I recently left an organization, and no one cared to ask me why. Come to think of it, they also never asked how my onboarding experience was during those formative early months.
If they had, they would have learned that I felt completely unprepared to fulfill my new role after two weeks of “training.” During this time, I was instructed to watch videos on my own featuring an invisible someone talking through what they were doing as they clicked around the screen. These rambling videos were an average length of 1.5 hours and not organized around any particular theme—possibly the least engaging training content I’ve ever been handed. Additionally, I wasn’t assigned a mentor or told to whom I should go with questions.
If they had asked, they might have been able to make improvements to their onboarding program. And at an organization that saw five out of seven new hires leave after just three months of being there (with many of their paid hours devoted to those awful training videos), that just might have been valuable.
Looking back, I’m surprised I lasted over a year there. Two things finally put me over the edge: (1) there were no apparent opportunities for growth or new skill development and (2) the leadership continued to engage in practices definitively refuted by data and reject any ideas from employees about how to keep up with the changing industry landscape. If they had asked me why I was leaving, they might have learned something then, too.
Fortunately, many organizations now realize that asking for feedback is a worthwhile thing to do when new hires are coming in the door or current employees are on their way out. As most people choose to stay or leave an organization within the first six months of being there, finding out what went well and what went poorly during this time can help increase retention and boost long-term commitment to the organization, otherwise known as engagement. Additionally, having a professional conversation with a person who has decided to leave your organization can shed valuable insight on its overall performance, and help uncover new ways to improve to encourage talented people to stick around.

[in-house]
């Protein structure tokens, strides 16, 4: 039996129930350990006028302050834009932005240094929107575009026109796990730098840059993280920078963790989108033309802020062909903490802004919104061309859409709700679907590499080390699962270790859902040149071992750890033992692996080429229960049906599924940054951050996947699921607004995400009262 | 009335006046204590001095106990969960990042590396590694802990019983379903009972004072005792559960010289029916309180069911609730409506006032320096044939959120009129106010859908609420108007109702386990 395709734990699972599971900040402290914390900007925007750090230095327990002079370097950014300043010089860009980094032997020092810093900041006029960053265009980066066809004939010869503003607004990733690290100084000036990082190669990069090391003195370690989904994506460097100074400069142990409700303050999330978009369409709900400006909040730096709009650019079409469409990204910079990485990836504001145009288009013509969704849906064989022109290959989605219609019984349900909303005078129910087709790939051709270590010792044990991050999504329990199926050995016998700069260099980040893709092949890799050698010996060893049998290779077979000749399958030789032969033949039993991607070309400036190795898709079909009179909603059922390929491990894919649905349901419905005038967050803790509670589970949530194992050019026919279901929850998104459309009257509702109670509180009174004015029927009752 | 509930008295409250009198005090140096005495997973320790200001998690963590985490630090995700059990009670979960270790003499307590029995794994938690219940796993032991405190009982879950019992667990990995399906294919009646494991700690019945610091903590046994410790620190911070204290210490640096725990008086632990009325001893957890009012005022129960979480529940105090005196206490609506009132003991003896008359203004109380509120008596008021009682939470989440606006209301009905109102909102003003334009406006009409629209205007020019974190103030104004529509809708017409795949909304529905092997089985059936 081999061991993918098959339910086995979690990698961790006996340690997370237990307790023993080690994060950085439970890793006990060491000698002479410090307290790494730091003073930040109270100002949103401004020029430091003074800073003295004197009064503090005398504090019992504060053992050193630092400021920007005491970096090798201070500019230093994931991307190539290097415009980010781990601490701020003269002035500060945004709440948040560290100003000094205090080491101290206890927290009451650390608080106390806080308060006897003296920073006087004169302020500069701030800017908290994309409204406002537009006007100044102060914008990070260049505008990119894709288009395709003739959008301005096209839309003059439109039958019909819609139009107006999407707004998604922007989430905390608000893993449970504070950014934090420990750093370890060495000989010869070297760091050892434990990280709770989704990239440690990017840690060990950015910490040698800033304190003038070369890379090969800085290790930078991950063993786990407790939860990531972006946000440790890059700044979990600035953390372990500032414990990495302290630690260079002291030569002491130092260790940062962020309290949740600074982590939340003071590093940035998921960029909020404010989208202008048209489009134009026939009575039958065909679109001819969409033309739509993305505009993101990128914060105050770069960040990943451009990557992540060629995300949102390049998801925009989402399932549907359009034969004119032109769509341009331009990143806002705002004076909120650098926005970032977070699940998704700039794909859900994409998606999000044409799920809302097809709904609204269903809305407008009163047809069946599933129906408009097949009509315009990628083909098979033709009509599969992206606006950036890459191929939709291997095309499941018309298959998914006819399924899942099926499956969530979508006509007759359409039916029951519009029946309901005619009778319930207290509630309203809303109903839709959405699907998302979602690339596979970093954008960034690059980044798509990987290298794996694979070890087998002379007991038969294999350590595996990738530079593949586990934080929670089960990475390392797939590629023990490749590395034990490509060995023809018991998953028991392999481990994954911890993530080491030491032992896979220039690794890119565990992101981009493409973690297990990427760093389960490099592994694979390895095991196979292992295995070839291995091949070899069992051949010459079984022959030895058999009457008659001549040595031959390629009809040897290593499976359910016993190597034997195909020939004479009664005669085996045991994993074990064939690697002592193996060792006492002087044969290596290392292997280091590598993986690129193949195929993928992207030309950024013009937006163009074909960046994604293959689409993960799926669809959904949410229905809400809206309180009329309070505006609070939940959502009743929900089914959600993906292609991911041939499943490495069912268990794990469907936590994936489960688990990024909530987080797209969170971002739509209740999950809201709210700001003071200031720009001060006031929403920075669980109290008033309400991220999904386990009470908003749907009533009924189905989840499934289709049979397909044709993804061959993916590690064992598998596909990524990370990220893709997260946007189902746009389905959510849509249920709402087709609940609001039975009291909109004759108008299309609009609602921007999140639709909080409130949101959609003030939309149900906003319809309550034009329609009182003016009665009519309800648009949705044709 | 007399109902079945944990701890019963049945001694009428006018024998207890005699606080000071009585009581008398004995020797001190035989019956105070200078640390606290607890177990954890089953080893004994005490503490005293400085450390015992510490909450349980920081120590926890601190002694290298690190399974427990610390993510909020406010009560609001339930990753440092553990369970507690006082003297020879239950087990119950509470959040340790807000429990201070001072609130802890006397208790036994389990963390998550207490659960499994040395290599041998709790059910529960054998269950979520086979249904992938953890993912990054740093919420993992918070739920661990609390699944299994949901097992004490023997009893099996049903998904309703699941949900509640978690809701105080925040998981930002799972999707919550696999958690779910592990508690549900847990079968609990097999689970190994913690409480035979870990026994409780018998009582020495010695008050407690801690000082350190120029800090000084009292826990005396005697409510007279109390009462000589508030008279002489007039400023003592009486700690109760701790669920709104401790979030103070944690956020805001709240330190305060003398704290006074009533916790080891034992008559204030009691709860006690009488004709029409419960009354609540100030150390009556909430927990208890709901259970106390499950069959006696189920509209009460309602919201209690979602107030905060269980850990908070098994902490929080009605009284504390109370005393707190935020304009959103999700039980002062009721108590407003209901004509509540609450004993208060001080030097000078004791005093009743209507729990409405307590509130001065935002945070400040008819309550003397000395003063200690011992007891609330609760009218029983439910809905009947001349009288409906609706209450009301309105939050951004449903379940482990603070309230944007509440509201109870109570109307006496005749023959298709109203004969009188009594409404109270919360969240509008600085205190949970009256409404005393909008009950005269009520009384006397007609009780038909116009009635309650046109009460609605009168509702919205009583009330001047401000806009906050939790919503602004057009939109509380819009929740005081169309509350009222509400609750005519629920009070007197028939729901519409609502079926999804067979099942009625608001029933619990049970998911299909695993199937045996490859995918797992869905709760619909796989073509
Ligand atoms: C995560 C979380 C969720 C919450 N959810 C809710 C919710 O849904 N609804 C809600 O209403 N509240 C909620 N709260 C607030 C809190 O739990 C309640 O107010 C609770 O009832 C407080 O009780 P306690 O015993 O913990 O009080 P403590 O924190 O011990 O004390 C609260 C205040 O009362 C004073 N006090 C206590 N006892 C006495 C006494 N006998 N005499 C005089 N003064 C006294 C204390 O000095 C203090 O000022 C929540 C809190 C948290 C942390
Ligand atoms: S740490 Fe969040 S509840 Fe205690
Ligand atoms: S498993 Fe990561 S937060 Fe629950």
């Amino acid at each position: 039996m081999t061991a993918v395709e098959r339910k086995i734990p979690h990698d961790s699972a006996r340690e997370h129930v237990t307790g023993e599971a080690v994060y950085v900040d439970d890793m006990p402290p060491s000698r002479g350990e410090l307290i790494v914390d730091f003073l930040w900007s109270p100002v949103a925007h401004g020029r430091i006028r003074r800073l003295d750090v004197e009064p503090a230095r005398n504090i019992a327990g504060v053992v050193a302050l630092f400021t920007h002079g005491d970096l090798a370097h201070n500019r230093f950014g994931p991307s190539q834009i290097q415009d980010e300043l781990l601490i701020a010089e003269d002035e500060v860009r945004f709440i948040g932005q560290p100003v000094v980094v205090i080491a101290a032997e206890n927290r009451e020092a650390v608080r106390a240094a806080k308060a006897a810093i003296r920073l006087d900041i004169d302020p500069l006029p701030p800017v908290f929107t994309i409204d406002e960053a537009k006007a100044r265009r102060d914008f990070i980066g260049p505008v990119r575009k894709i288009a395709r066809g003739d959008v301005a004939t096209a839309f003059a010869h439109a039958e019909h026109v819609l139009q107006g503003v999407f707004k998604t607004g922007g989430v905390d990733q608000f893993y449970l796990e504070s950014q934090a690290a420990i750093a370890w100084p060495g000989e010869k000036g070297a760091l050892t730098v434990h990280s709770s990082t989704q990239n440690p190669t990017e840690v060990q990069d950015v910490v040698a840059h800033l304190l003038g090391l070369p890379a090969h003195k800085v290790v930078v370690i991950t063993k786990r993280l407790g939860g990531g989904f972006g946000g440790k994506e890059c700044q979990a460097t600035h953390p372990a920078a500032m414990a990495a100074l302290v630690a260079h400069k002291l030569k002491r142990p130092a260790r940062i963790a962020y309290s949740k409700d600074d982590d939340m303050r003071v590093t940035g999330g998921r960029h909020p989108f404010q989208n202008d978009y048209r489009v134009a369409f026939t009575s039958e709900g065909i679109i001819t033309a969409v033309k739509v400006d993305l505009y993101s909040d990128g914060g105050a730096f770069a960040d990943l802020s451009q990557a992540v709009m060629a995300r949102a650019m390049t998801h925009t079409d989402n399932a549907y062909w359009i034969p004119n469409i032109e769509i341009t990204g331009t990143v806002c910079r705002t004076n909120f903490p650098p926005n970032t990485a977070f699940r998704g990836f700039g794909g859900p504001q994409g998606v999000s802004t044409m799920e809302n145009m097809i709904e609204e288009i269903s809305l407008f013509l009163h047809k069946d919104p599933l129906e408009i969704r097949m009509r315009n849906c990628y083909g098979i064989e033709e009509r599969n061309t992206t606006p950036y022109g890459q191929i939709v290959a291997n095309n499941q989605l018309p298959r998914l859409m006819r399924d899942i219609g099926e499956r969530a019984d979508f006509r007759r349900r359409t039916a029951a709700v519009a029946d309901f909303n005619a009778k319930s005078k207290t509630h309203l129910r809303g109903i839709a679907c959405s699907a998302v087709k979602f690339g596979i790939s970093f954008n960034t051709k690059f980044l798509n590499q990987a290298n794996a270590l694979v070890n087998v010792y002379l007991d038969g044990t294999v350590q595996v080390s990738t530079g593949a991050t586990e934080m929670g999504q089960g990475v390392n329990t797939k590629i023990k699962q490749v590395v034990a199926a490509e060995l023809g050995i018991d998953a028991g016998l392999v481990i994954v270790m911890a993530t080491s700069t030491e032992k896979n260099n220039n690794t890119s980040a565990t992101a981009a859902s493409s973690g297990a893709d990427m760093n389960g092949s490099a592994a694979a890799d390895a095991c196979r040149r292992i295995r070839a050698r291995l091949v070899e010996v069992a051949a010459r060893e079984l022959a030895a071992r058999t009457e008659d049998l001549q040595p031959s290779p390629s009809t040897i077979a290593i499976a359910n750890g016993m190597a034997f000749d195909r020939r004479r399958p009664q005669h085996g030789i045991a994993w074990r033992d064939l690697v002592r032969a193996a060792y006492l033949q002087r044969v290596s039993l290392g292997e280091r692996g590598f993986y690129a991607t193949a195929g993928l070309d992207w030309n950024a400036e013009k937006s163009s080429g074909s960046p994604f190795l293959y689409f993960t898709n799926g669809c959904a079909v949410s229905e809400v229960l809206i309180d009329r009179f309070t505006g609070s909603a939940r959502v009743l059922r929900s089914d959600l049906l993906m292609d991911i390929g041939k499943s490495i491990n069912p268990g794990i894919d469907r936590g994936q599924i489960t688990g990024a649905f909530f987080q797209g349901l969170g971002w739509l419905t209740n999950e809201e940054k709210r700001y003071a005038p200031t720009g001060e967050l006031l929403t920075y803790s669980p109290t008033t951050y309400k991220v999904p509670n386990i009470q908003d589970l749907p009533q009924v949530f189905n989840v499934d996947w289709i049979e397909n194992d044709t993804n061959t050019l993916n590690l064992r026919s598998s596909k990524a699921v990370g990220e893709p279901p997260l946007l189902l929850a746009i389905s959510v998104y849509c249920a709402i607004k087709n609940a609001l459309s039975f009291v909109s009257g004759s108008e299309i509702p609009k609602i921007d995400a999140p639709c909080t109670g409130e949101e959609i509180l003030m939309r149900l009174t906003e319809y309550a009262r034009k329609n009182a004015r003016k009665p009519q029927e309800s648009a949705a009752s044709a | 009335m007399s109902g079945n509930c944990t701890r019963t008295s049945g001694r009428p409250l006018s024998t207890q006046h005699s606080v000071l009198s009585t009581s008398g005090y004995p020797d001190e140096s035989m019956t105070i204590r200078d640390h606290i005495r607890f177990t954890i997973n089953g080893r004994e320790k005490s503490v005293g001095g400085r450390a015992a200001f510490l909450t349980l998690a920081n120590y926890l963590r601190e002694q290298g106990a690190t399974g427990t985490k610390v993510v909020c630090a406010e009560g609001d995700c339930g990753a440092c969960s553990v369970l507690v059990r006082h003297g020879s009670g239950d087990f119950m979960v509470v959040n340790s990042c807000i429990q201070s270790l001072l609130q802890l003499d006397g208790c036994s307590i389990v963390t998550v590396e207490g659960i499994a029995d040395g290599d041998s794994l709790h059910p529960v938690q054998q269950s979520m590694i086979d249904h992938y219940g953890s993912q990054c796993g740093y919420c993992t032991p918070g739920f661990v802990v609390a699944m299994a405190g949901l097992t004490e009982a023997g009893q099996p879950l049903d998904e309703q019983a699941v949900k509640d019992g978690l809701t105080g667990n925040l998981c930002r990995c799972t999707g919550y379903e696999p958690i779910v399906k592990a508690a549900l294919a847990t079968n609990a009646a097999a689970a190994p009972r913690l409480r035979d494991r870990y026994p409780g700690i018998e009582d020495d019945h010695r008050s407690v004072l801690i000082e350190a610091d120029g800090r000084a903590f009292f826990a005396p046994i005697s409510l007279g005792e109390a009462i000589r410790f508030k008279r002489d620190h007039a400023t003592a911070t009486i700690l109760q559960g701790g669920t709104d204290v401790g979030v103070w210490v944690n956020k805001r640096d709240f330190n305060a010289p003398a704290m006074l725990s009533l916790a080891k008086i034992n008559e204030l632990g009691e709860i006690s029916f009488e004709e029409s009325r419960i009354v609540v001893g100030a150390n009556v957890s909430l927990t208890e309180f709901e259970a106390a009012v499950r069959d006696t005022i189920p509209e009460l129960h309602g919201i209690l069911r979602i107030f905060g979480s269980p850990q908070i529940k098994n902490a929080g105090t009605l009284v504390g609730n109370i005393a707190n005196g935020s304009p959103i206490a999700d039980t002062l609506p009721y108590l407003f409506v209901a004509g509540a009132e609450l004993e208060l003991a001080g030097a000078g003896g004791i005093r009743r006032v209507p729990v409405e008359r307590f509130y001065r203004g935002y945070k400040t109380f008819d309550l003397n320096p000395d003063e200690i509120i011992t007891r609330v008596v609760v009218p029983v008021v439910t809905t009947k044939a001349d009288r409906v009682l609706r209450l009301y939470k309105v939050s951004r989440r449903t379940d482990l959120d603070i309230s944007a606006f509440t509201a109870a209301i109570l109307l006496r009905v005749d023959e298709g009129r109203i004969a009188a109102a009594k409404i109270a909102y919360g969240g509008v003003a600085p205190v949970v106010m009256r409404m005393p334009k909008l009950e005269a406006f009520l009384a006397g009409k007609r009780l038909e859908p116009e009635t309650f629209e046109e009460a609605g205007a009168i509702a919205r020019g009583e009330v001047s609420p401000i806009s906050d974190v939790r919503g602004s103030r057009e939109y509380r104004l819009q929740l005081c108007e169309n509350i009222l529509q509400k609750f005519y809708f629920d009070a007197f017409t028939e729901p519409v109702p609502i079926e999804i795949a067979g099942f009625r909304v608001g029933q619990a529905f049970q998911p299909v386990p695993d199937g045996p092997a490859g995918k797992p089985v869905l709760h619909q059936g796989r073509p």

But what about all the times in between?
To effectively address turnover, leaders must consider all of the key milestones in the employee lifecycle that lead to positive, committed feelings about the organization. Onboarding and exit surveys are great tools for capturing feedback at the beginning and end of this lifecycle, but other listening strategies are needed for all the other key touch points in the middle. An annual employee engagement survey is a good starting point for this, but it’s no longer enough on its own. You also need to create opportunities for ongoing dialogue and continuous feedback through pulse surveys and “always-on” listening mechanism to address the highs and lows of the modern employee’s lifecycle.
What are the milestone events that organizations should be monitoring? One might be right after someone attends a leadership training or professional conference. You might consider asking if the training was effective in helping them feel prepared for a new role, or whether they feel sufficiently invested in. Similarly, right after a promotion would be a good time to ask similar questions.
It’s also worth inquiring about personal events, such as returning from maternity or paternity leave. Did they feel supported by the organization as they took time off with their newborn? Or, if someone’s mentor leaves the organization, you’ll probably want to check in with them to see how they are coping and ask what can be done to support them through the change.
We encourage using each of these milestones (and more!) as an opportunity to increase people’s buy-in to your organization. By supplementing your onboarding and exit surveys with other listening mechanisms at each key milestone, you’ll help your people maintain a favorable level of engagement throughout their tenure at your organization and reduce problematic turnover rates—a win-win for all.